Go to Properties/Signing. Tick Sign the assembly check box.
Then go to Choose a stroing name key file
Choose a name  ex   "MyLibrary_COM_Key"
This will create a MyLibray_COM_Key.snk file in the project folder.

Lastly you also need to make sure that the Assembly Version is not someting like 1.0.* which means that each time you rebuild the project the assembly name changes. Just give the assembly a version, something like and stick with it. The call to the COM exposed DLL is also connected to the assembly version registered in the registry.

Microsoft Visual Studio Registy Capture Utility has stop working Error

If you have this error while you are trying to use VS 2008 Project Setup and Development, do the following:

  1. Locate regcap.exe here: C:\Program Files(x86)\Microsoft Visual Studio 9.0\Common7\Tools\Deployment
  2. Right click and select properties.
  3. Select Compatibility tab
  4. Check box to Run this program in compatibility mode.
  5. Select Windows Vista SP2 in the OS drop-down and Run as Administrator.
  6. Click Ok and Recompile.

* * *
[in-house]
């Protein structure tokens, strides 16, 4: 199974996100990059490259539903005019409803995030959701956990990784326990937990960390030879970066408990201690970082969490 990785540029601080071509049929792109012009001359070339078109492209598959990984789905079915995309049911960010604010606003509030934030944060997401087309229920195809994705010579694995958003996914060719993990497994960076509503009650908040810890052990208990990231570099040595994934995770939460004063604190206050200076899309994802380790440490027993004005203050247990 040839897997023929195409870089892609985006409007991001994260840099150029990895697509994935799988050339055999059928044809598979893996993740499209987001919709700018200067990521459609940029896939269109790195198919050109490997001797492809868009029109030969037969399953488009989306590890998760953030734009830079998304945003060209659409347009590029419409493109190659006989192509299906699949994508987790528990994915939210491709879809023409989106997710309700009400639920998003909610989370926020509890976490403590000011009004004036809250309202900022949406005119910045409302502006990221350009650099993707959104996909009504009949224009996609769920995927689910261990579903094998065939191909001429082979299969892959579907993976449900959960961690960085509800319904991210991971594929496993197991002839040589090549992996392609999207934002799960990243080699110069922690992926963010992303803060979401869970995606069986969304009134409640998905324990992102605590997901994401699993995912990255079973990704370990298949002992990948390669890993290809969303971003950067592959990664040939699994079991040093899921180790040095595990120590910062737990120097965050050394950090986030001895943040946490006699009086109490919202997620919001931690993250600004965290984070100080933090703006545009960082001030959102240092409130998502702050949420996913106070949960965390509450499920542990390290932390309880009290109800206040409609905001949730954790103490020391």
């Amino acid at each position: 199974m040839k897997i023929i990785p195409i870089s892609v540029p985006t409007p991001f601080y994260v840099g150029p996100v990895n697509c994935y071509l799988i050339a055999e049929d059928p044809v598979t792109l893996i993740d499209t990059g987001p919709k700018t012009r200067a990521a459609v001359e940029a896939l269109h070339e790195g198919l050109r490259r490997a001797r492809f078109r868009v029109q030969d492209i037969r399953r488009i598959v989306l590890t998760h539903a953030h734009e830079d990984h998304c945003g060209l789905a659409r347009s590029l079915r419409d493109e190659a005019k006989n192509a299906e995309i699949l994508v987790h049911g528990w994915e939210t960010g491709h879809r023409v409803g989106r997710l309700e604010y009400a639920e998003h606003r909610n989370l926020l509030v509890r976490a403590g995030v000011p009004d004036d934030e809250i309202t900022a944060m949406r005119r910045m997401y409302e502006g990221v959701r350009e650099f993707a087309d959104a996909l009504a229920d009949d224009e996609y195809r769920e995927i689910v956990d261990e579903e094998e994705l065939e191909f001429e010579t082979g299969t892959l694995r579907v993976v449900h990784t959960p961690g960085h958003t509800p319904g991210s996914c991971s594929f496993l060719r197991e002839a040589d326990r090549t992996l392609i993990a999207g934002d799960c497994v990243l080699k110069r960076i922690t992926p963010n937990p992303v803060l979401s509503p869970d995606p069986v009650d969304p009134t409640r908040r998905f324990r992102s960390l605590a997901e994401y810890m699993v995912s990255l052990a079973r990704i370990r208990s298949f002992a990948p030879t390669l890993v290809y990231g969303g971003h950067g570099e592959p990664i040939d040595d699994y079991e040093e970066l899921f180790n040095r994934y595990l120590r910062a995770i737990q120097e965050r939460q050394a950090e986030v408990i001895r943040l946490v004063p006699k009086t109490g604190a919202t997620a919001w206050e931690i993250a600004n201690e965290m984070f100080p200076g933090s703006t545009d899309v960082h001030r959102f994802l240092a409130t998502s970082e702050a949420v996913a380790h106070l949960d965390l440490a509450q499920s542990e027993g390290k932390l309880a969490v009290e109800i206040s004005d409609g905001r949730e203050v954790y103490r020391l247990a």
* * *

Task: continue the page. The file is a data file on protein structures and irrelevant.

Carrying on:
his also works for 64 bit Windows 7 with VS 2010. The path for regcap is C:\Program Files (x86)\Microsoft Visual Studio 10.0\Common7\Tools\Deployment 

Thursday, September 9, 2010

MS scripting run time and MS Regular Expression in VB 6.0 or VBA

Two nice library that help you speed up your VB 6.0 / VBA development time are the
1) Microsoft Scripting Run Time library

   The two most interestinjg objects here are the
   Dictionary object which is an hashtable. Its only major draw back  is that it does not expose the   NewEnum function, which means that while you can wrap it up to create a strongly type dictionary object, you cannot create a NewEnum method to loop through the collection using the For Each statement

   FileSystemObject which let you easily access to files and folders

2) Microsoft VBScript Regural Expression 5.5.

    This is a really nice library to use to test a string using regular expression.
    This is an example on how it works:

Function TestRegExp(myPattern As String, myString As String)
'Create objects.
Dim objRegExp As RegExp
Dim objMatch As Match
Dim colMatches As MatchCollection
Dim RetStr As String

' Create a regular expression object.
Set objRegExp = New RegExp

'Set the pattern by using the Pattern property.
objRegExp.Pattern = myPattern

' Set Case Insensitivity.
objRegExp.IgnoreCase = True

'Set global applicability. It search the entire string
objRegExp.Global = True

'Test whether the String can be compared.
If (objRegExp.Test(myString) = True) Then

'Get the matches.
Set colMatches = objRegExp.Execute(myString) ' Execute search.